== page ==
Figure 4 - Day 2 - East Rim

On day two we went to Desert View (where the watchtower is), Lipan Point, the Tusayan Ruins, Moran Point, Grandview Point and Yaki Point.  After leaving the eastern point of the National Park (but while on the Indian reservation) we passed another point where there was a scenic view of the canyon and the Colorado River.

Our ‘wild’ friends

Enroute, we saw some Elk.  We also saw some elk and other wildlife while there.  We did not approach the wildlife.  For the Elk and the Coyote, we photographed the animals from the car.  Speaking with one of the park workers, we learned that some people seemed to think the canyon was a petting zoo.  We were told about people trying to get the elk into their hotel rooms.  We also learned one couple tried to capture a badger so their 4-year old could pet it.  The badger (none for its antisocial behavior)was rescued by park rangers before anyone was hurt.  We (ok “I”) think the elk was Mormon although he did not say.  There was only one male, but there were 4-5 females in the woods on both sides of the road.

Figure 5 - Elk 'bull'

The animals were crossing or near the road.  The Ravens were at each point along the canyon.  Someone is either feeding them, or dropping enough food at the locations to keep the birds interested.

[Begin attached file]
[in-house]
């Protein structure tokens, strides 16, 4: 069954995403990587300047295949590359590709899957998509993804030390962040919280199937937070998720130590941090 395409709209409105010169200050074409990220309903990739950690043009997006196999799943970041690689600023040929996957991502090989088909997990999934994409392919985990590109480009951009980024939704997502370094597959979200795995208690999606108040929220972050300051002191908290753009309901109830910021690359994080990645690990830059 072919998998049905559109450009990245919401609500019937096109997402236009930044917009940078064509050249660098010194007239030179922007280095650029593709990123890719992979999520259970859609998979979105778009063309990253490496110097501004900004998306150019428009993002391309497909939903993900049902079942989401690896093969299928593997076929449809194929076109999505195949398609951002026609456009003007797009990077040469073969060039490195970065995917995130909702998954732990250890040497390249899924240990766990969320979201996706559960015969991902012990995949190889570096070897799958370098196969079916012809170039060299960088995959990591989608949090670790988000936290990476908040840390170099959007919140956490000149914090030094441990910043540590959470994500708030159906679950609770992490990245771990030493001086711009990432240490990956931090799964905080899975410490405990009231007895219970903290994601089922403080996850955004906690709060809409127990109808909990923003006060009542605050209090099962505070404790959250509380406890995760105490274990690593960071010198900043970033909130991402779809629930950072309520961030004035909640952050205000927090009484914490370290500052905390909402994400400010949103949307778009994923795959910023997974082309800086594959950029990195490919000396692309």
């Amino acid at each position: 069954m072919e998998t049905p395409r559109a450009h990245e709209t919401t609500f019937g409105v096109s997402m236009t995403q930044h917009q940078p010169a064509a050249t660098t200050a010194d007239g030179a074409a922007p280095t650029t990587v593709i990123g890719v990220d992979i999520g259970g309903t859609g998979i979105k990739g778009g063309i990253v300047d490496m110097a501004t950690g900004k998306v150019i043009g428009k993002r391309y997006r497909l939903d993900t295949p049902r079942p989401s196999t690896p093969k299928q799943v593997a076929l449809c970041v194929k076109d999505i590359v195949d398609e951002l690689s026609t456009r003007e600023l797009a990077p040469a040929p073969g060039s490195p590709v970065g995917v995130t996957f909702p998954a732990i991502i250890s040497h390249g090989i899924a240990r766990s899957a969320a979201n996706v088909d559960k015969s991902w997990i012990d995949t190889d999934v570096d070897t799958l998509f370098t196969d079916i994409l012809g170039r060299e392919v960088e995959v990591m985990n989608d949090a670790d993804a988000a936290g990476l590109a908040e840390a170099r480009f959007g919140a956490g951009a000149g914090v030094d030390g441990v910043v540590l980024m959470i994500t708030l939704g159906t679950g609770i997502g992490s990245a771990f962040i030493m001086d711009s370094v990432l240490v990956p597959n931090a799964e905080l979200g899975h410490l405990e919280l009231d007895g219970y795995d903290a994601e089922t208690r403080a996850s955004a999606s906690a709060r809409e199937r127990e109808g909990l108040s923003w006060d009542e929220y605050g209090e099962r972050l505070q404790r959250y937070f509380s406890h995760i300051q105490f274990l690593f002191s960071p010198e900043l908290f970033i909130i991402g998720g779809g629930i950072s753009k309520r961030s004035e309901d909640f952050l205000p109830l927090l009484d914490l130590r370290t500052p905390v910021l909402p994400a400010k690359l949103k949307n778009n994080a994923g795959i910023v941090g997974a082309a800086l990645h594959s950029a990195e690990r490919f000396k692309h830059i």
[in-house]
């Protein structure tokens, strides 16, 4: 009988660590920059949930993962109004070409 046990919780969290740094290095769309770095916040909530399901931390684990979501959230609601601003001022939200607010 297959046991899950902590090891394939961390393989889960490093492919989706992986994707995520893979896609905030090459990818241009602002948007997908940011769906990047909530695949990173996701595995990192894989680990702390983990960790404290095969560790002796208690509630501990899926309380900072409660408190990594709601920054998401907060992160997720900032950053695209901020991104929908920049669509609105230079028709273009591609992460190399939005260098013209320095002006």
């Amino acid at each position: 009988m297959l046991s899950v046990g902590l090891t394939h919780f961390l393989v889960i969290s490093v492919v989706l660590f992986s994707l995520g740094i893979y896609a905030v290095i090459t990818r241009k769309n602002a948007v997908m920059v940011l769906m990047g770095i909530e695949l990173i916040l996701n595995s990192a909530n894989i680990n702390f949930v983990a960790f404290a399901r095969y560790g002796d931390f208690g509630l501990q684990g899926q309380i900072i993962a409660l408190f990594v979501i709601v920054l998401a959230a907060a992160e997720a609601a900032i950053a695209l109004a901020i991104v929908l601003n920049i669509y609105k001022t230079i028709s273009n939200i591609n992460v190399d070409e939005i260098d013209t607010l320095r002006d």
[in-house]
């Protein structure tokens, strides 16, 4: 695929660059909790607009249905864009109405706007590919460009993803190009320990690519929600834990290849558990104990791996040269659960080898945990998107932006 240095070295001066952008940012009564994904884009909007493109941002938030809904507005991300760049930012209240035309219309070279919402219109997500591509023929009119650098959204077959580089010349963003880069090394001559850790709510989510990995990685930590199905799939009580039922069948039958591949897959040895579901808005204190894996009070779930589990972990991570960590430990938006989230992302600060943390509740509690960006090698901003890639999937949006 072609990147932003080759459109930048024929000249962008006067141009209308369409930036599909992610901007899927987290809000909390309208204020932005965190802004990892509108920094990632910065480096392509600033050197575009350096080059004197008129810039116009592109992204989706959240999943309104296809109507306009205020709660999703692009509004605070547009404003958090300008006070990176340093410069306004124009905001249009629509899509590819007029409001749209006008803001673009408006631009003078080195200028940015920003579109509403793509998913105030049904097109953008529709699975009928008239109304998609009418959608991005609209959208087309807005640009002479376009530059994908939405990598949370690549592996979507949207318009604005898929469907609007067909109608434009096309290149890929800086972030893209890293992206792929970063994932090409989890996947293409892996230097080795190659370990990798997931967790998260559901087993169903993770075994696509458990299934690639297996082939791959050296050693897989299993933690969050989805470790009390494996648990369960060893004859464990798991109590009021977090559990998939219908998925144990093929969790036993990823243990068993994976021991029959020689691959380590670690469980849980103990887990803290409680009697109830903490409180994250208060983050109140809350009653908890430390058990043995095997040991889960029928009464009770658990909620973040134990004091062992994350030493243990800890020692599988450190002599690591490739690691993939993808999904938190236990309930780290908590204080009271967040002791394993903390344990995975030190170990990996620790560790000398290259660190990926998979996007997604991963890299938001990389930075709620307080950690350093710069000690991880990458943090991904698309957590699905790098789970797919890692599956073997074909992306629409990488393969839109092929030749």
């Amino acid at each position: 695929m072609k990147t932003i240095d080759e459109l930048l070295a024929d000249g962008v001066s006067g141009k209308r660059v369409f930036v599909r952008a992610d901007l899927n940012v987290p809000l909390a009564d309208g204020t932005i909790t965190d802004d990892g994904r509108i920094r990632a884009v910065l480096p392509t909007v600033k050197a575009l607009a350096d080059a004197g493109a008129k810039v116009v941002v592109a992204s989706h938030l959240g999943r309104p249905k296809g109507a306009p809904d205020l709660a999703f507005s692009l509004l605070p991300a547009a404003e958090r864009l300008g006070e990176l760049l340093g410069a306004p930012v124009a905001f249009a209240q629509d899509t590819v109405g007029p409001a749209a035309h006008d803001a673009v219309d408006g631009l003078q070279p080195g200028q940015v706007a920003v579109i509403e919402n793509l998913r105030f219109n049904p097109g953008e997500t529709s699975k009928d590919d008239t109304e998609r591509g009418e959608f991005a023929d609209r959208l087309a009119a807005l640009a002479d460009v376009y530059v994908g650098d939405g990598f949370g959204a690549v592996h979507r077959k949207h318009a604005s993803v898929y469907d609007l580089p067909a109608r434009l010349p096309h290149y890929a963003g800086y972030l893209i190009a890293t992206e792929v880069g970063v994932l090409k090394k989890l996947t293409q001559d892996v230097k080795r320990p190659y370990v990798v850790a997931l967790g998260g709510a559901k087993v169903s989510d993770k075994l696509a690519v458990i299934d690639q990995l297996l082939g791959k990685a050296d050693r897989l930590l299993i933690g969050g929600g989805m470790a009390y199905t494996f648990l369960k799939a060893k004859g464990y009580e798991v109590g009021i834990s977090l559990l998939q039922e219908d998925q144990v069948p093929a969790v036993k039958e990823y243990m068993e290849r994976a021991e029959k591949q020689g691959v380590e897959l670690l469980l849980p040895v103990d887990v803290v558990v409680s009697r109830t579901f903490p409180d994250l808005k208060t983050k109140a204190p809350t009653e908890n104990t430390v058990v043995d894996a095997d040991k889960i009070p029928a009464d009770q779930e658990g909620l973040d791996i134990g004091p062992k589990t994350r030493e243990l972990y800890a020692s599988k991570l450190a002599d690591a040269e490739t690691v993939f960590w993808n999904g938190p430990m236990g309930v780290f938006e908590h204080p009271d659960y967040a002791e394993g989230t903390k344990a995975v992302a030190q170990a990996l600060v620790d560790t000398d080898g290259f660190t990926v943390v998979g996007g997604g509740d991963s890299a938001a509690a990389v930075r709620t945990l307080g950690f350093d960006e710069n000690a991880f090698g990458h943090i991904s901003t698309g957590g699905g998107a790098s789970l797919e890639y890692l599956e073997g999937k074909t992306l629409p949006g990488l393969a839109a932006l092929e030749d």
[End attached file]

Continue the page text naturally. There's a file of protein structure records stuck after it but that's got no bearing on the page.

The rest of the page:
Figure 6 - Ravens at the canyon

These Ravens were huge and apparently not very afraid of humans.  They would hop away as we approached the view points.  We could also see them perching on some of the ledges.  People thought they were there for information because they would ask the birds, “How far is the North Rim from Here?”  The birds would glare back haughtily thinking, “That’s as the CROW flys, idiot, we are clearly ravens!”

Figure 7 - Day 2 friend - Coyote or Wolf?

The coyote we saw on day two just stood near the road watching us.  He let us take our time to get a photo.  When we drove by again later, he was sitting near the road still observing the humans going by.

About the canyon:

Figure 8 - 3d model of the canyon

The North Rim is about 8,200 feet above sea level.  The South Rim is about 7,000 feet above sea level.  The temperatures are lower on the north rim, and there is more moisture.  While there was a noticeable difference in the temperatures at the bottom of the Canyon and the two rims, during the summer it can be in the 80s on the rim, but over 120 degrees at the floor of the canyon.

Figure 9 - Differences between the north and south rims

Because the precipitation and melting snow on the north rim drain into the canyon, the erosion on that side has resulted in more gradual slopes.  The precipitation on the south rim drains away from the canyon.  Thus the south Rim erosion is mostly due to the action of the Colorado River, and tends to be steeper.

Figure 10 - the Grand Canyon from overhead

A model of the layers exposed by the Colorado River

What those layers are

The lowest layers of the canyon expose rock that is 1.2 to 1.7 BILLION years old!  The youngest layers are mere infants at only 250 MILLION years old.  The Colorado River has been ‘cutting’ its way back through time for only 6.5 million years.

Now some actual photos of the canyon from days one and two:

Kevin at Hermit’s rest

Colorado River

Craig checks out the edge.  Note the lack of railings